Brain Oxygenation and Hemodynamics During Sleep in Obstructive Sleep Apnea Sufferers (NIRS-OSAS)
|Study Design:||Allocation: Non-Randomized
Intervention Model: Parallel Assignment
Masking: None (Open Label)
Primary Purpose: Diagnostic
|Official Title:||Absolute Near-Infrared Brain Oximeter|
- Percentage of Oxygen Saturation in the Brain During Sleep [ Time Frame: 6 hours of sleep ]
- Oxyhemoglobin Concentration in the Brain During Sleep [ Time Frame: 6 hours of sleep ]
- Total Hemoglobin Concentration in the Brain During Sleep [ Time Frame: 6 hours of sleep ]
- Deoxy-Hemoglobin Concentration in the Brain During Sleep [ Time Frame: 6 hours of sleep ]
- Apnea Hypopnea Index (AHI is the Index of Severity That Combines Apneas and Hypopneas) Determined During the Routine Sleep Study [ Time Frame: 6 hours of sleep ]
|Study Start Date:||August 2007|
|Study Completion Date:||June 2010|
|Primary Completion Date:||June 2010 (Final data collection date for primary outcome measure)|
Persons with suspected obstructive sleep apnea (OSA) undergoning overnight sleep evaluation
OxiplexTS is a Frequency Domain Near-Infrared Tissue oximeter which provides absolute values of tissue oxygenation in real time. It also provides physiological quantities of oxy, deoxy and total hemoglobin concentration, which form the basis for the functional measurement of brain hemodynamics. Both the control and OSA groups will undergo standard overnight sleep study (PSG). In addition to the standard PSG, with or without Continuous Positive Airway Pressure (CPAP), we will add the OxiplexTS, allowing us to assess brain oxygenation and hemodynamics during sleep. The hemodynamic patterns of the healthy controls will be compared to the OSA sufferers. Participants with OSA who undergo PSG/CPAP will be also tested with the OxiplexTS. Their PSGs and PSG/CPAP data will be compared.
No Intervention: Controls
Frequency domain near-infrared spectroscopy (NIRS) offers the advantage of performing safe, non-invasive, transcranial, quantitative measurements of brain oxygenation and hemodynamics in real-time. These characteristics make NIRS the ideal tool to study physiological and pathological processes of the brain, in settings ranging from research and diagnostic laboratories to intensive care units and operating rooms.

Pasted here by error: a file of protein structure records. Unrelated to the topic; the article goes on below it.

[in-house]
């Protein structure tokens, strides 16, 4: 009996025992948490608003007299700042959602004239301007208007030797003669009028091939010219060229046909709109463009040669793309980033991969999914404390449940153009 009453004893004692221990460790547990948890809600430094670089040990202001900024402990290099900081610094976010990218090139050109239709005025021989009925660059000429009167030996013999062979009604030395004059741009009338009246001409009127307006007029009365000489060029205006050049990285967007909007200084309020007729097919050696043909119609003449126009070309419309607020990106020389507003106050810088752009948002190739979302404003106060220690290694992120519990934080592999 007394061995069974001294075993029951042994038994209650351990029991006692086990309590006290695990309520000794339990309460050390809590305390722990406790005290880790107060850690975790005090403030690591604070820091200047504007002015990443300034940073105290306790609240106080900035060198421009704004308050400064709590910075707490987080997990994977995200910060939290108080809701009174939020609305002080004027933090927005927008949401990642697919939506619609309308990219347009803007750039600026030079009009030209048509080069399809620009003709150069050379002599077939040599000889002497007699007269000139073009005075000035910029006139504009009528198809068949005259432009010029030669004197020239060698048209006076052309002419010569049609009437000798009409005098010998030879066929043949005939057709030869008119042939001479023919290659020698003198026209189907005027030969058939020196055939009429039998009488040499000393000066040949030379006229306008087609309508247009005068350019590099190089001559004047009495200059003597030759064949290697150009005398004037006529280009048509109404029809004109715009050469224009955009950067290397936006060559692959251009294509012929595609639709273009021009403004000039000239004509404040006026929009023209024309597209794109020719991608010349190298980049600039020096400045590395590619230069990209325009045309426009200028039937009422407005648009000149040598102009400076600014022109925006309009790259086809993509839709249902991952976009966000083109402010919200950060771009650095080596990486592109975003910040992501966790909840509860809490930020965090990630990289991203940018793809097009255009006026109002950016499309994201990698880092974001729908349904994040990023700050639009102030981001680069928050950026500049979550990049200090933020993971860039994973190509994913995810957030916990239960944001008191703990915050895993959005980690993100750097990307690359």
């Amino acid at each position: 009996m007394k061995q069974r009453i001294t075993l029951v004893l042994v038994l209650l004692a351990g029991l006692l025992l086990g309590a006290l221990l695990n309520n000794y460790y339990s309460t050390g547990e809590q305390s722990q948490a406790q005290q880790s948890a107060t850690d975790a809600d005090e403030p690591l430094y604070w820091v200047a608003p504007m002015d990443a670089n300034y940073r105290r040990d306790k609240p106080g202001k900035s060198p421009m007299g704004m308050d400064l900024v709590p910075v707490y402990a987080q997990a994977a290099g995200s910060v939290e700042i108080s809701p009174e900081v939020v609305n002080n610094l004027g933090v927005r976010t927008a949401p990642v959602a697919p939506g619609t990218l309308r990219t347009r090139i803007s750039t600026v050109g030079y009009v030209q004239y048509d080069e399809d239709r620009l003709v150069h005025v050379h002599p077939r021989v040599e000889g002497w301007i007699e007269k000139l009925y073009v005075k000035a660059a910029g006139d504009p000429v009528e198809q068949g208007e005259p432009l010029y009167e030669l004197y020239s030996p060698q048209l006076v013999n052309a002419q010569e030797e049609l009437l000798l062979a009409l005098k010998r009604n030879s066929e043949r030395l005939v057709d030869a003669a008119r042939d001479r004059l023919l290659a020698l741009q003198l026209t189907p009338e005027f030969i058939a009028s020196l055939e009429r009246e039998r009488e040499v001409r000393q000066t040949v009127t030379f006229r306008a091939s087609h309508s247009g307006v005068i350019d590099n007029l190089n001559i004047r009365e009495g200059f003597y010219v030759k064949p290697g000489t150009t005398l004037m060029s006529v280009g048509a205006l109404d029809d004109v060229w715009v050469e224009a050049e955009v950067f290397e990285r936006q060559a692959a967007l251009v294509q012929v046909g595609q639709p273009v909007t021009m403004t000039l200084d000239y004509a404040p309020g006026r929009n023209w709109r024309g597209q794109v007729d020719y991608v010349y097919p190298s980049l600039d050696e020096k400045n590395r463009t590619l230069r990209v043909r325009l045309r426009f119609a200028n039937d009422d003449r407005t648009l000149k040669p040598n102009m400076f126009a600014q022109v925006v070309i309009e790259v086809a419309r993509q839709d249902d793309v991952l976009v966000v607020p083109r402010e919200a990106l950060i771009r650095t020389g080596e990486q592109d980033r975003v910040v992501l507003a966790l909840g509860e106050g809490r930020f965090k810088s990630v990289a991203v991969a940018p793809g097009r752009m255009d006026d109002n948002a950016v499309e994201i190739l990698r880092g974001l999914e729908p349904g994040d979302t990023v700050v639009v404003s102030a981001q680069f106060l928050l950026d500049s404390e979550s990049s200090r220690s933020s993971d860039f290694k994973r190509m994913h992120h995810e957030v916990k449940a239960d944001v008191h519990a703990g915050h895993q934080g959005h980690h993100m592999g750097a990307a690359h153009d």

Scientists recently developed the first commercially available absolute near-infrared oximeter, called OxiplexTS. This portable device will be used to study brain vascular autoregulatory responses (such as responses to hypoxia and hypercapnia) in persons with obstructive sleep apnea (OSA). These responses to allow for the assessment of brain vascular health. The OxiplexTS device will be beneficial in identifying persons at risk for cerebrovascular disease. Polysomnography (PSG), which is currently used to assess sleep disorders, gives important information on the function of different systems, however, it does not provide information on brain oxygenation and hemodynamics during sleep. The assessment of these factors, via NIRS, in persons with OSA is crucial because of the high prevalence of the disorder and the significant cardio/cerebrovascular health risk it represents.
The specific aim of this trial is to make OxiplexTS a clinically usable instrument, especially for research and clinical diagnosis and monitoring of sleep disorders. An additional goal is to determine the usefulness of this instrument for providing measurements in various clinical situations including intensive care management or prolonged surgical procedures, such as cardiothoracic surgery that require critical information of brain oxygenation and hemodynamics. This trial emerges from previous phase I and phase II studies which determined the feasibility of using OxiplexTS to assess brain vascular autoregulatory responses to hypoxic stimuli.
Approximately 300 participants will be recruited from a pool of healthy individuals, individuals with OSA, and volunteers undergoing overnight diagnostic or therapeutic PSG for suspected OSA.
Participants will be divided into two groups: healthy controls and persons with OSA. Both groups will undergo standard overnight sleep study or PSG. In addition to the standard PSG (with or without Continuous Positive Airway Pressure (CPAP)), the study researchers will add the OxiplexTS—allowing them to assess brain oxygenation and hemodynamics during sleep. The hemodynamic patterns of the healthy controls will be compared to those of persons with OSA. Participants with OSA who undergo PSG/CPAP will be tested with the OxiplexTS, as well. Their PSG and PSG/CPAP data will be compared.
Please refer to this study by its ClinicalTrials.gov identifier: NCT00591591
|United States, California|
|University of California-Irvine Sleep Disorders Center, 101 The City Drive South, Bldg. 22C, 2nd Floor, Rt. 23|
|Orange, California, United States, 92868|
|Stanford Sleep Disorders Clinic, Psychiatry Building, 401 Quarry Road|
|Stanford, California, United States, 94305|
|United States, Illinois|
|Center of Sleep and Ventilatory Disorders, University of Illinois Medical Center at Chicago, 2200 W Harrison|
|Chicago, Illinois, United States, 60612|
|Carle Regional Sleep Disorders Center, Carle Foundation Hospital, 611 West Park Street|
|Urbana, Illinois, United States, 61801|
|Principal Investigator:||Antonios Michalos, M.D., M.S.||ISS, Inc.|